Timothy Huntley King (also known as Timothy MacIsaac), 63

Timothy Huntley King (also known as Timothy MacIsaac), 63, died of cancer Wednesday, April 6, 2011, at his home in Creekside.

He was born Feb. 11, 1948, in Syracuse, N.Y., a son of the late Hamilton and Bettye King, both of whom were trained as teachers at Oswego State College. Mr. King's mother taught in the North Syracuse School System until she and her two sons moved to Rochester Mills in 1960, with her second husband, Don MacIsaac, who survives, of Rochester Mills.

Mr. King attended Keith Junior High School in Indiana, graduated from Punxsutawney Area High School in 1967 and attended Indiana University of Pennsylvania.

He was always concerned with social justice issues and was employed in a number of community-based action programs. In 1968, he volunteered as a social worker in Harlem and later held positions at both Indiana County Head Start and the Indiana County Community Action programs. He was a consummate woodworker and builder, and a skilled mechanic who worked for several local motorcycle and automotive firms, making his way up to service manager positions.

In 1991, Mr. King moved to Woodstock, N.Y., to work and study at the Karma Triyana Dharmachakra, a Buddhist monastery, and he later opened a shop specializing in spiritual books and featuring his own meticulously hand-crafted Buddhist shrines and other hand-carved pieces. During his years in Woodstock, he also worked for a specialty company, building custom bass guitars for recording artists. He later moved to Vermont, where he worked as a restoration carpenter and for a firm building high-end custom boardroom tables for large corporations.

When Mr. King came home to Pennsylvania in 2004, he worked as a carpenter with local contractors and then for the Jefferson County Community Action Weatherization Program. Most recently, he was employed by the IUP Art Department to maintain the precision, sophisticated wood-working machinery used in the Graduate Furniture Design Program and to instruct, monitor and assist students in the proper use of the equipment.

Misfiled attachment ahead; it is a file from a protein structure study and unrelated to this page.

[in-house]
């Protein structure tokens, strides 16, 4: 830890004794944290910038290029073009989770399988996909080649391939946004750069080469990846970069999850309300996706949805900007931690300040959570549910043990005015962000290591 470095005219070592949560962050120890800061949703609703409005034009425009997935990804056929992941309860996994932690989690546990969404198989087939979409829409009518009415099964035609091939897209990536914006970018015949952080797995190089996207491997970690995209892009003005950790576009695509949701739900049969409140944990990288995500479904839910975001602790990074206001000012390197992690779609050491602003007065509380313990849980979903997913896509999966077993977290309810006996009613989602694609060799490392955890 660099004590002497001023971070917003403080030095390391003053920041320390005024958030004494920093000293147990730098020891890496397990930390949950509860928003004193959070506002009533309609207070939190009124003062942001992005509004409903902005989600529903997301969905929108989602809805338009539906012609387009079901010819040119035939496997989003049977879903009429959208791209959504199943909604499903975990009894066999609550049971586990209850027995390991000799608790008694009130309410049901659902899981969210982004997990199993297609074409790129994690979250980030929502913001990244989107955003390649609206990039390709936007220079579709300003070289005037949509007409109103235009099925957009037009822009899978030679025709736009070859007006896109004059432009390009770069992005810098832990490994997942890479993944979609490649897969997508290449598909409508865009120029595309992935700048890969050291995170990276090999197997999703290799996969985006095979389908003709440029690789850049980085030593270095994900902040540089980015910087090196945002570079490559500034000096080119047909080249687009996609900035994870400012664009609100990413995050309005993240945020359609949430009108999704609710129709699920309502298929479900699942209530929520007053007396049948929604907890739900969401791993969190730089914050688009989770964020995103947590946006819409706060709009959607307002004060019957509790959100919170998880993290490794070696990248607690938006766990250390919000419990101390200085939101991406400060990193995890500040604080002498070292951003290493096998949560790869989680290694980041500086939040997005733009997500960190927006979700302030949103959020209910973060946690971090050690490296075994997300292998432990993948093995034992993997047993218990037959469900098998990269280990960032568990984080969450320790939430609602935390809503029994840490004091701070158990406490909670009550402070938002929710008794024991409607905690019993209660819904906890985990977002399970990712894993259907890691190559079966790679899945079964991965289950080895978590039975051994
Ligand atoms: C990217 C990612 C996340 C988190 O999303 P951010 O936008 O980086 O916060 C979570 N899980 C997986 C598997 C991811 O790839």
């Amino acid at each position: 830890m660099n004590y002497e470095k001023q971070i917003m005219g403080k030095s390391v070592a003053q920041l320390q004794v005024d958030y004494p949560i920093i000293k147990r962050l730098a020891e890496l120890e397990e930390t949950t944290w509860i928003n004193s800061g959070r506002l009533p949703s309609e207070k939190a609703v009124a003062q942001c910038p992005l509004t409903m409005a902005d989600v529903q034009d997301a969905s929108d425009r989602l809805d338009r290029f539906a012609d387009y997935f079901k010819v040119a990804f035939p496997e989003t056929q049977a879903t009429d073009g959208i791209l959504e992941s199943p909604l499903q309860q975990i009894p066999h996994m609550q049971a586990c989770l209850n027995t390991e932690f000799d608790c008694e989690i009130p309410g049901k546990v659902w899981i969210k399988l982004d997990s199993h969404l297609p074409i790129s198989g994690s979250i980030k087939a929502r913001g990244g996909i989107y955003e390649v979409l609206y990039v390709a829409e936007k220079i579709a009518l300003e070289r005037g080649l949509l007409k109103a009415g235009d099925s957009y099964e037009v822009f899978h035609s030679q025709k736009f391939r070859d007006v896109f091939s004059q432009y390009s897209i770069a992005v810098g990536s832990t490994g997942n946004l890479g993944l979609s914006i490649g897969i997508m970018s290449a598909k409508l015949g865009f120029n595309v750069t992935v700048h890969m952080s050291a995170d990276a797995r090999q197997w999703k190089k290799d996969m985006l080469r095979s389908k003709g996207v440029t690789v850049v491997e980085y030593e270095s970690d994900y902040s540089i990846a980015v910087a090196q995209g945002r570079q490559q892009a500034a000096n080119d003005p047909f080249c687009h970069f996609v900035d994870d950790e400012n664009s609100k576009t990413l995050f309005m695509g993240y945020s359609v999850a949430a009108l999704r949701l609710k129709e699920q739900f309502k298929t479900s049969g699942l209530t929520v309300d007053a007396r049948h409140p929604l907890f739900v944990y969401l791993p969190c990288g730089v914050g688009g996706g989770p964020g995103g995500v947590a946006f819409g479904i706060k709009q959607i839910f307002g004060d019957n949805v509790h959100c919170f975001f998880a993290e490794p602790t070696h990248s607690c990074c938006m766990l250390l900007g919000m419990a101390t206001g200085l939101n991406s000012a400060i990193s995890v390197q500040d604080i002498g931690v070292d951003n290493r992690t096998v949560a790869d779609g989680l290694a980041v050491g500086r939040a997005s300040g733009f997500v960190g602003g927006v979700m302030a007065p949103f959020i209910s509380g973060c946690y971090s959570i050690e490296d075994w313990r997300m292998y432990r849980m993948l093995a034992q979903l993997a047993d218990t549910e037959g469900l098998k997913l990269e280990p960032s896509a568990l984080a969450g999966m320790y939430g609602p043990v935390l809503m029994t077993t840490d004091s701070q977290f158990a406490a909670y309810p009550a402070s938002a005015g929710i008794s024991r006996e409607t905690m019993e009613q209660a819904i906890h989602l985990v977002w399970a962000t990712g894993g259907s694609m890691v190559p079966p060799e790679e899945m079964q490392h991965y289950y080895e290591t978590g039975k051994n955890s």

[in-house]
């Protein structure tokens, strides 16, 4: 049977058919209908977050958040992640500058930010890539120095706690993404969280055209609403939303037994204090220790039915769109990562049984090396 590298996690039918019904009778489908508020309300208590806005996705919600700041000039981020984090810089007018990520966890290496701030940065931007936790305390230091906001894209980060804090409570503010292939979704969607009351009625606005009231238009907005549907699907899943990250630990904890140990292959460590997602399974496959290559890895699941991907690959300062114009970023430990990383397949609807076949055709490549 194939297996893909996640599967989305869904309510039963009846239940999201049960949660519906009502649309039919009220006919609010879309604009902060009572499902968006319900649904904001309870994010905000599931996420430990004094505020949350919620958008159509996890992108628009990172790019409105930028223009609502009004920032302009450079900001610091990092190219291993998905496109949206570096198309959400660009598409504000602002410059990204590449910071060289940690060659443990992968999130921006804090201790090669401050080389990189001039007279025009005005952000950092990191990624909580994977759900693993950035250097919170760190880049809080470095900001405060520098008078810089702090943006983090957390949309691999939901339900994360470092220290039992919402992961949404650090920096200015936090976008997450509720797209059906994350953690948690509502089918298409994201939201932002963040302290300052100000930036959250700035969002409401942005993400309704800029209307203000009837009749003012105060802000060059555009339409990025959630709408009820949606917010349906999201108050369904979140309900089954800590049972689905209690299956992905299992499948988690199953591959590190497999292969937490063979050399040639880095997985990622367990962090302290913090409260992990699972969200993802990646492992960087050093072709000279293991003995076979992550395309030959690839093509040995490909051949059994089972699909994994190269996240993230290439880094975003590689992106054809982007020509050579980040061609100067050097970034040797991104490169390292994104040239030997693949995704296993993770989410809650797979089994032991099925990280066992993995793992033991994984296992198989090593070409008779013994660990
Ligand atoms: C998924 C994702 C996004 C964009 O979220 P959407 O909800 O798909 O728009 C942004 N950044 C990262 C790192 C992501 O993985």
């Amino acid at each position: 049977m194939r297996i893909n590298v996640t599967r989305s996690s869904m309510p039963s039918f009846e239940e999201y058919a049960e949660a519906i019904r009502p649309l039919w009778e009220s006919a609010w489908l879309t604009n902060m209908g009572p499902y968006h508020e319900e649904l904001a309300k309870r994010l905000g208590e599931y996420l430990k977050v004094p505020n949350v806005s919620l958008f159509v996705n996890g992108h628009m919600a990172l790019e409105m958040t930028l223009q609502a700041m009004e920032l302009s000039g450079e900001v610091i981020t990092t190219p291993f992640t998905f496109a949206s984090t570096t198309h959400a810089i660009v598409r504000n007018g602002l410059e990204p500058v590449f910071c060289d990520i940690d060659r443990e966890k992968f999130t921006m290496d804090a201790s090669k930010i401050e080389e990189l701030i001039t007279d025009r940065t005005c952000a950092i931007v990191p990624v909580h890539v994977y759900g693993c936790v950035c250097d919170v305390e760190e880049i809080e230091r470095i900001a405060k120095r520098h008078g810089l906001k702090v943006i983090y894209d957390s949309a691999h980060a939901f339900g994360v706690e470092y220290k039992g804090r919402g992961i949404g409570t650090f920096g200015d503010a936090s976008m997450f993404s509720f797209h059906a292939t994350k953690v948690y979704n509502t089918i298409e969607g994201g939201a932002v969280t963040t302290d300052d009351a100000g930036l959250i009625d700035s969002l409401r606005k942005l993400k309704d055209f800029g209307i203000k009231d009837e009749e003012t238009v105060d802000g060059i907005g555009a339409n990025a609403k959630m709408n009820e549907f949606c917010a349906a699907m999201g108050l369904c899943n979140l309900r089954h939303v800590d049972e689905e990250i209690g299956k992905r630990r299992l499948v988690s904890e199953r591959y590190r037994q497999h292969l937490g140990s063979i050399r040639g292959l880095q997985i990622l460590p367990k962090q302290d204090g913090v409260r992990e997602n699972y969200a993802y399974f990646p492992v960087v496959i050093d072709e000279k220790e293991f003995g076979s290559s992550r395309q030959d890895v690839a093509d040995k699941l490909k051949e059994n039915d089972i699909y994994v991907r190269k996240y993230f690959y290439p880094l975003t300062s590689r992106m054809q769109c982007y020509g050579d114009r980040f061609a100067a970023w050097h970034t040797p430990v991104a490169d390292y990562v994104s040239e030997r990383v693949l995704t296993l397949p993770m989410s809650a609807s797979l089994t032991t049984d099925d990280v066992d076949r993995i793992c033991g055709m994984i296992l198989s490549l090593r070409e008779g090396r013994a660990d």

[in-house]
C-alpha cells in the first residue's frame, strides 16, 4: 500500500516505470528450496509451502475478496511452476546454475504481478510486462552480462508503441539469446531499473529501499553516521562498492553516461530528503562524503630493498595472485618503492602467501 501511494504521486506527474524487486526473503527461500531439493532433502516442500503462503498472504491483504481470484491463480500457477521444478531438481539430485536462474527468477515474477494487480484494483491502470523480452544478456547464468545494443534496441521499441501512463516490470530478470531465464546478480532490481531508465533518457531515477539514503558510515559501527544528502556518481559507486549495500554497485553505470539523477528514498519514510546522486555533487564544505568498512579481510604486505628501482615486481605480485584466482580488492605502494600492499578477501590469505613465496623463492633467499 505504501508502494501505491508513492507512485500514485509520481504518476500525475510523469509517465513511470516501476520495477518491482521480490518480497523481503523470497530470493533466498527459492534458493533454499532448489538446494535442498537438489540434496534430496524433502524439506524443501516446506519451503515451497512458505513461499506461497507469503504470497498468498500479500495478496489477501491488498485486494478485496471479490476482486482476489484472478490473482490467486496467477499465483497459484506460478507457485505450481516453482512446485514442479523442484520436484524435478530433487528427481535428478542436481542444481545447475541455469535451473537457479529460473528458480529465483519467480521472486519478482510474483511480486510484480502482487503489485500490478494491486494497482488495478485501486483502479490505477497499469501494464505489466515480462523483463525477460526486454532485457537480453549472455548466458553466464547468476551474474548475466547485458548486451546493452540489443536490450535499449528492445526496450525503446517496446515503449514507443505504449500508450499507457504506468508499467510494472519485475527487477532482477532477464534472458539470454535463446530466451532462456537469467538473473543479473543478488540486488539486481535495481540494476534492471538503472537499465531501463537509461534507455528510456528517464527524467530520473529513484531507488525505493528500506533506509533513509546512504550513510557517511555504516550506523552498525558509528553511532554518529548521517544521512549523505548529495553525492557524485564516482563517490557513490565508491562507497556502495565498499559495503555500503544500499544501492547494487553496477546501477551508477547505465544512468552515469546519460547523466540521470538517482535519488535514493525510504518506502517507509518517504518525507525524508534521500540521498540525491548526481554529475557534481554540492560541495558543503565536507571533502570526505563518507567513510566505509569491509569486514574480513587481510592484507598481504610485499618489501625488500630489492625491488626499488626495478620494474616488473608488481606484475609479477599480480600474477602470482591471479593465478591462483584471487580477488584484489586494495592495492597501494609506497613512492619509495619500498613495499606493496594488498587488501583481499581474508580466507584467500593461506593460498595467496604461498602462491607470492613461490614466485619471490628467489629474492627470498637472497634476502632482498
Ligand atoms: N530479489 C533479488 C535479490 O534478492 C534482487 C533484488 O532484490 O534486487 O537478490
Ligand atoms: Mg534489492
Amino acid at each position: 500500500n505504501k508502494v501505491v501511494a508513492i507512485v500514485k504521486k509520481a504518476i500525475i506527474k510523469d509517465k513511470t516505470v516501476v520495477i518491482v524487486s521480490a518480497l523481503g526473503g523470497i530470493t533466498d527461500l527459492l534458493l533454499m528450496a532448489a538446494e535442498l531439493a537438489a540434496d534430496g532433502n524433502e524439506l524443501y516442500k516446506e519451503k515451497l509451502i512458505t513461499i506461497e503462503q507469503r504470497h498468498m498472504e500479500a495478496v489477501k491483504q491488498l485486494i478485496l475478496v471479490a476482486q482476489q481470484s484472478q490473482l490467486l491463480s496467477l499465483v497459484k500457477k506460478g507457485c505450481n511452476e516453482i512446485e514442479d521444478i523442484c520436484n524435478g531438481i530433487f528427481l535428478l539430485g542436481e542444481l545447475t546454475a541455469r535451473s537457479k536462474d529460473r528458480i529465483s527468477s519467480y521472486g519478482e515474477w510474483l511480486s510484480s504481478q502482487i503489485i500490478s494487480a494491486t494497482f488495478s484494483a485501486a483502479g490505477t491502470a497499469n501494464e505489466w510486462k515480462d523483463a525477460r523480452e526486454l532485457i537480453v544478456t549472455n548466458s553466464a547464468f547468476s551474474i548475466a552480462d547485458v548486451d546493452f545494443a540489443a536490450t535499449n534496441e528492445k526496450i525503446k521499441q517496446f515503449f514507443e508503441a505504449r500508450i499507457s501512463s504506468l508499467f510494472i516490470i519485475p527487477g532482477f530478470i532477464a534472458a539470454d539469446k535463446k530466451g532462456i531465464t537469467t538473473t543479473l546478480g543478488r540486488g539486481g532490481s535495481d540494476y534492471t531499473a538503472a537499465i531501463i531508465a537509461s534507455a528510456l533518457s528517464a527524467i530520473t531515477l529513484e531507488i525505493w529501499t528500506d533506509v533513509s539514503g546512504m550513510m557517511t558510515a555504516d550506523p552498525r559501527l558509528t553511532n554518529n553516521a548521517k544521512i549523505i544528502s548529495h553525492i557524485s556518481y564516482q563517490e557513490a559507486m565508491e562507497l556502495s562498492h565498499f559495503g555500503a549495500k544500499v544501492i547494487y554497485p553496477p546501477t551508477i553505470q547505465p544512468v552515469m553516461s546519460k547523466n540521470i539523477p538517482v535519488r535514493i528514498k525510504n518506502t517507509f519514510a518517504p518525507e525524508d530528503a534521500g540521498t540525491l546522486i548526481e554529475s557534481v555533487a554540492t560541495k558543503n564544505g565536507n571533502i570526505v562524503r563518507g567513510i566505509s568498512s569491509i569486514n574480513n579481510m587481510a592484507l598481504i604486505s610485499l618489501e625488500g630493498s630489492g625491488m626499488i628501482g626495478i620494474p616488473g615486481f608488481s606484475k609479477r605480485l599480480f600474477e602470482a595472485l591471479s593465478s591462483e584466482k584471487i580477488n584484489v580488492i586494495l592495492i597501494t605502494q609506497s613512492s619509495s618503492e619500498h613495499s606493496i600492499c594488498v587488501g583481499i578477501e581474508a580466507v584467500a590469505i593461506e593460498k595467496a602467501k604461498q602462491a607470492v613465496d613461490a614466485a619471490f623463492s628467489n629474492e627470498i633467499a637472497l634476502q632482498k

Of great importance to him was the spiritual side of his life, particularly Buddhism. He loved his family and friends, lakes and rivers, watching wildlife and storms. He was an excellent hunter and avid fisherman. He enjoyed writing and was a masterful guitar player.

Music was an extremely important component of his life — he sang, wrote songs and performed in public with other local musicians. He loved motorcycles and cool cars and could fix almost anything mechanical.
In addition to his step-father and step-mother, Joyce Eppler MacIsaac, surviving relatives include his beloved partner, Barbara Block of Creekside; a half-sister, Jennifer L. MacIsaac; a half-brother, Bruce M. MacIsaac and wife Beth, all of Rochester Mills; a sister-in-law, Heidi C. King and niece Francesca King, of Gaithersburg, Md.; a nephew, Justin Wilkinson of State College; and a niece, Olivia MacIsaac of Hilton Head Island, S.C.

In addition to his parents, he was preceded in death by an elder brother, Jeffrey H. King; two uncles, Harold Huntley and Cecil Huntley; two aunts, Evelyn Huntley and Ruth Huntley Greenleaf; and a cousin, Peggy Humphrey.

Loved ones and friends are invited to attend a memorial service and a social gathering at 3 p.m. Saturday, April 30, 2011, at the First Unitarian-Universalist Chuch, 285 Two-Lick Dr., Indiana. Friends are asked to bring covered dishes and beverages for the gathering.
While he was alive, Mr. King said he hoped there would be flowers "everywhere" at his service, so flowers are very welcome.

Arrangements are under the direction of the John A. Lefdahl Funeral Home, Indiana.